We discovered that just 10 customer demands account for 80% of our calls so we focus on training our new people to handle these. Full support from an experienced person is available for as long as the individual needs to enable them to provide a quality service to our customers without any feelings of fear or anxiety.

This revelation has simplified our induction training and reduced the training time from 7 weeks to 3. The level of knowledge and confidence of new starters has improved dramatically too.

We also want people to understand it is not just about product and process knowledge; it is about how you treat customers. The Friends Experience means we treat each customer as a unique individual.

We do not provide scripts for our people, as we believe they will connect more with customers if they can express themselves freely. We aim to get on their wavelength, understand their position and are really able to give them what they want, when they want it. This means that not only do we get it right for them; we leave them with strong confidence that we have done what we promised and confidence that they can rely on us at all times.

We continue to train, coach and support our experienced team members. As the people closest to the customer we also encourage them to come up with ideas to improve service, whilst continuously learning and developing their own skills and knowledge.

The key focus for team managers is to help their people deliver great service, this includes identifying and removing failure demands. They spend most of their time sitting with their people, giving them feedback on the service they are providing. In so doing, any training needs identified can be handled there and then or arranged for a later date.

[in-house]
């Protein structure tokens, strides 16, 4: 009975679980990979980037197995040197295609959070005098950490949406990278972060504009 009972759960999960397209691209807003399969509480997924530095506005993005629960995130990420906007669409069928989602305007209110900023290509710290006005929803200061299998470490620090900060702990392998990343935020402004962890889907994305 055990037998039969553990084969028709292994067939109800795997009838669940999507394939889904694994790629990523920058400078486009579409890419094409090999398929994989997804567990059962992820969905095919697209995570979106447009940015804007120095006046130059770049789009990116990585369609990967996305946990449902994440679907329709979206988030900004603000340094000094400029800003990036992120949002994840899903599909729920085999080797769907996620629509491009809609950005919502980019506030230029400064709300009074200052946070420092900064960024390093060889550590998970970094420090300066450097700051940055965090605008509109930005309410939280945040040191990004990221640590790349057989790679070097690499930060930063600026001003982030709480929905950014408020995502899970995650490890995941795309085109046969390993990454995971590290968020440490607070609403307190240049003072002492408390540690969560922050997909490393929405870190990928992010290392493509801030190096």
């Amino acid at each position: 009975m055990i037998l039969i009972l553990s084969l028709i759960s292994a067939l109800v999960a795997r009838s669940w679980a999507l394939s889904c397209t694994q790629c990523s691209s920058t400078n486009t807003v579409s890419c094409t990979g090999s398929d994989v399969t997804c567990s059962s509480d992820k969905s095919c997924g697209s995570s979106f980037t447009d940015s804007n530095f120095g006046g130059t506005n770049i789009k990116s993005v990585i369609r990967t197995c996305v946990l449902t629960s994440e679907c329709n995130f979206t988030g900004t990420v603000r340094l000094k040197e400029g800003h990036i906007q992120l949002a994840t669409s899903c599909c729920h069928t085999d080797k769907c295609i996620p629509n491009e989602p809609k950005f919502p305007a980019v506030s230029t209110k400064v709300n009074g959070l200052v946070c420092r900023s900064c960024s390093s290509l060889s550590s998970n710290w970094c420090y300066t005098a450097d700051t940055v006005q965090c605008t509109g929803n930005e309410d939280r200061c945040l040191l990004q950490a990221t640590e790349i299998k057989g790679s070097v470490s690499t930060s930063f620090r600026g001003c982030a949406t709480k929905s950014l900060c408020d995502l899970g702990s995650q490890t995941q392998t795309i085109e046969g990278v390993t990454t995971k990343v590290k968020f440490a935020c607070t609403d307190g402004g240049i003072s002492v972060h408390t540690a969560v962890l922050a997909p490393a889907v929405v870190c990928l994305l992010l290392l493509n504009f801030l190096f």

Bespoke ongoing refresher training is essential to the effective running of our call centre and maintaining quality customer service. Our own technical advisor provides easy to understand training on more complex issues to our established team members. It is tailored to ensure people have the knowledge to answer less frequent demands from our customers.

We liaise with other areas of the business to ensure our people are kept up to date with any changes that have an impact on our service or the information we give.


We no longer have traditional measures for individuals of calls per hour etc. We ask our people to focus on the service they provide to each and every customer they speak to rather than the number of calls they take.

So, how do we assess the performance of our people? There are two key measures

  • Their one-stop capability
  • Friends Experience - this covers both the what and the how and has explicit measures against the experience we are aiming to achieve


This year we have already exceeded our key performance indicator of 80/20 by handling 86% of our calls in 20 seconds. Our success has enabled us to continue to support other areas recognising the benefit of working together to deliver superb customer service.

By working closely with the back office to remove failure demand and waste, we have continued to reduce the call volumes and reduce costs. We have reduced the average headcount in our call centre by 43 when compared to the average 130 headcount two years before. A staggering 33% reduction.

As I said earlier introducing the Vanguard Method was probably the most challenging and exciting experience of my career to date. I had to unlearn the management thinking I had built up and been proud of over the years and challenge my team managers and peers to do the same. It was an emotional roller coaster. Sometimes I wondered if I really knew what I was doing and then…. I started to see the changes, a new vibrancy and excitement in the whole team.

We are now providing fantastic service. Compliments are increasing (at a time when investment performance has caused great dissatisfaction for many customers throughout the industry) and they now significantly outweigh complaints. We are continuing to improve our service and reduce our costs.

We love it, so do our customers and our shareholders.